By Janice Van Dyke Walden
The fisherman had been dead for quite a while, and now his crab traps were full. On the morning of Saturday, February 17, 2018, as the sun came out and the tide retreated, volunteers in airboats found the metal cage crab traps among the grasses in the backwaters of Christmas Bay. They were full of crabs.
They also found 50 sheepshead trapped at another location, and, like the crabs and all other marine life they find in the traps, they released them. “Last year, we found a turtle in one of the traps,” says Jim Olive who organizes the effort every year.
When he started the Christmas Bay Foundation years ago, Olive was working to save the sea grasses from shrimpers, and keep a pipeline of human waste from dumping in the shallow pan bay of Follet’s Island. Now, years later, the shrimpers have been banned, and the pipe re-directed into the Gulf. The sea grasses flourish, and Christmas Bay has become a popular place for recreational fisherman.
The crab fishermen still place their cage traps out in the waters, but not all can be recovered by the third Friday of each February. That’s when the State of Texas calls a 10-day closure on crab trap fishing, allowing volunteers to collect what has gone adrift or been forgotten.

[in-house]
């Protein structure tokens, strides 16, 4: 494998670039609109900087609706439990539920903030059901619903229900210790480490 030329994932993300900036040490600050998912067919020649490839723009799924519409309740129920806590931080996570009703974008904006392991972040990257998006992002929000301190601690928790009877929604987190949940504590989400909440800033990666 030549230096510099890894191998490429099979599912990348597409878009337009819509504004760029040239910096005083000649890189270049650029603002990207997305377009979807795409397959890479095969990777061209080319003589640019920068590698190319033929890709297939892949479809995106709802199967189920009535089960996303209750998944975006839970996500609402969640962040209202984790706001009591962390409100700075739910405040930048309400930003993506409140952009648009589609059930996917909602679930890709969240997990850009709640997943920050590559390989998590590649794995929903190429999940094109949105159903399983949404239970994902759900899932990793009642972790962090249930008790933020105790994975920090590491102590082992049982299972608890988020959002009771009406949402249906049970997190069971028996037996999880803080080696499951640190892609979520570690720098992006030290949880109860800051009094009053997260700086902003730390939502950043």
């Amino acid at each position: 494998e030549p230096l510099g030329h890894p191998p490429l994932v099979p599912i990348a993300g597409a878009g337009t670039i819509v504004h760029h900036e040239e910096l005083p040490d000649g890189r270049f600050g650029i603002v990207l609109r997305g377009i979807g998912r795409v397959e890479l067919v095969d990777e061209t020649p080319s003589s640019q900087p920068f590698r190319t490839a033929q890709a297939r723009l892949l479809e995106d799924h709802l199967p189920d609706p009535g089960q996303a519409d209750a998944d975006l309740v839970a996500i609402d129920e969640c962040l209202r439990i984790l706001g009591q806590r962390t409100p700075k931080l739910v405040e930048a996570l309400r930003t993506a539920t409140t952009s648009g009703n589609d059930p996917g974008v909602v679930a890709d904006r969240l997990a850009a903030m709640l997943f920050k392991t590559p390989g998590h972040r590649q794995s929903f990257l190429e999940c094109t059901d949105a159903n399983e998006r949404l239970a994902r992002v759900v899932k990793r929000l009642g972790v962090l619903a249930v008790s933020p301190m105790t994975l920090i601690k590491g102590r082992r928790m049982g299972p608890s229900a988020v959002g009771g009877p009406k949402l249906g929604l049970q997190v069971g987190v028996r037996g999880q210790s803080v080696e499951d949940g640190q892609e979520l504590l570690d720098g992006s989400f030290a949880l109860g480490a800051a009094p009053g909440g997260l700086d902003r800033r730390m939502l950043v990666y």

“They are a pernicious, lethal killer,” says Olive of the traps. “When they are abandoned, the crabs die in the trap; the scent that they put out attracts more crabs to the trap. Those crabs die, and it’s just an ongoing cycle.”
This year, Olive and 14 other volunteers from Boy Scouts, Brazoria County and Texas Parks and Wildlife manned 7 boats for 6 hours, fanning out into the lakes and bayous that eventually feed into Christmas Bay. They covered more area than in years past. “It was definitely our most extensive coverage,” says Olive. In all, the group collected over 60 crab traps.
Bruce Bodson of the Lower Brazos Riverwatch was one of the volunteers. When he returned to shore, he stomped on the cages he’d collected so they couldn’t be used again.
Since 2002 when the law took effect, over 33,820 abandoned crab traps have been retrieved from Texas coastal waters, from Sabine Lake to Brownsville, with volunteers in the Galveston Bay area and San Antonio Bay consistently collecting the most traps.
To join the effort next year: